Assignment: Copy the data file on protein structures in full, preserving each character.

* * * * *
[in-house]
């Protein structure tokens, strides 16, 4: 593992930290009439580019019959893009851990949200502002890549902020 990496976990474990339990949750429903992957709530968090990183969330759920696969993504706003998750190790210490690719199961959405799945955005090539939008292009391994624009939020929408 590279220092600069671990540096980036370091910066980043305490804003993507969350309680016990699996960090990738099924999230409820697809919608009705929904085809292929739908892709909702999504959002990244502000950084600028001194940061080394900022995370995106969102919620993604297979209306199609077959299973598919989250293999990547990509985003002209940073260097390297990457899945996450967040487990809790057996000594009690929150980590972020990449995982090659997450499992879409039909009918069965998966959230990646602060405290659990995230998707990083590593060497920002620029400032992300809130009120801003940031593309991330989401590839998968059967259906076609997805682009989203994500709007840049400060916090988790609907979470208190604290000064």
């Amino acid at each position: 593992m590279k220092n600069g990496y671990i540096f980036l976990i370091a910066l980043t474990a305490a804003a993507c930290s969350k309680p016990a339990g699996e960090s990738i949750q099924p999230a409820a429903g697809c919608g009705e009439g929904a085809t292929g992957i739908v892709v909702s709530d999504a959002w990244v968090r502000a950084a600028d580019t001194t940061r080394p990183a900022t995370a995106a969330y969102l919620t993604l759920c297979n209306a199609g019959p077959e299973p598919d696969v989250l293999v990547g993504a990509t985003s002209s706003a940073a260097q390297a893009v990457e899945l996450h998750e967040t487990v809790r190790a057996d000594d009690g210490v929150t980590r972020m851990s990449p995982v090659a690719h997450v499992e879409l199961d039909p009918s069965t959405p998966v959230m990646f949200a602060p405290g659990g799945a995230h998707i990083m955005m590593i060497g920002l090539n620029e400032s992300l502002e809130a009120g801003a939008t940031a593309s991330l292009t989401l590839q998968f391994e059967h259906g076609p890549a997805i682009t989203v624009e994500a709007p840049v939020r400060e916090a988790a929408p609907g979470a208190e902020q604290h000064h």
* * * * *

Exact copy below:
[in-house]
């Protein structure tokens, strides 16, 4: 593992930290009439580019019959893009851990949200502002890549902020 990496976990474990339990949750429903992957709530968090990183969330759920696969993504706003998750190790210490690719199961959405799945955005090539939008292009391994624009939020929408 590279220092600069671990540096980036370091910066980043305490804003993507969350309680016990699996960090990738099924999230409820697809919608009705929904085809292929739908892709909702999504959002990244502000950084600028001194940061080394900022995370995106969102919620993604297979209306199609077959299973598919989250293999990547990509985003002209940073260097390297990457899945996450967040487990809790057996000594009690929150980590972020990449995982090659997450499992879409039909009918069965998966959230990646602060405290659990995230998707990083590593060497920002620029400032992300809130009120801003940031593309991330989401590839998968059967259906076609997805682009989203994500709007840049400060916090988790609907979470208190604290000064």
């Amino acid at each position: 593992m590279k220092n600069g990496y671990i540096f980036l976990i370091a910066l980043t474990a305490a804003a993507c930290s969350k309680p016990a339990g699996e960090s990738i949750q099924p999230a409820a429903g697809c919608g009705e009439g929904a085809t292929g992957i739908v892709v909702s709530d999504a959002w990244v968090r502000a950084a600028d580019t001194t940061r080394p990183a900022t995370a995106a969330y969102l919620t993604l759920c297979n209306a199609g019959p077959e299973p598919d696969v989250l293999v990547g993504a990509t985003s002209s706003a940073a260097q390297a893009v990457e899945l996450h998750e967040t487990v809790r190790a057996d000594d009690g210490v929150t980590r972020m851990s990449p995982v090659a690719h997450v499992e879409l199961d039909p009918s069965t959405p998966v959230m990646f949200a602060p405290g659990g799945a995230h998707i990083m955005m590593i060497g920002l090539n620029e400032s992300l502002e809130a009120g801003a939008t940031a593309s991330l292009t989401l590839q998968f391994e059967h259906g076609p890549a997805i682009t989203v624009e994500a709007p840049v939020r400060e916090a988790a929408p609907g979470a208190e902020q604290h000064h």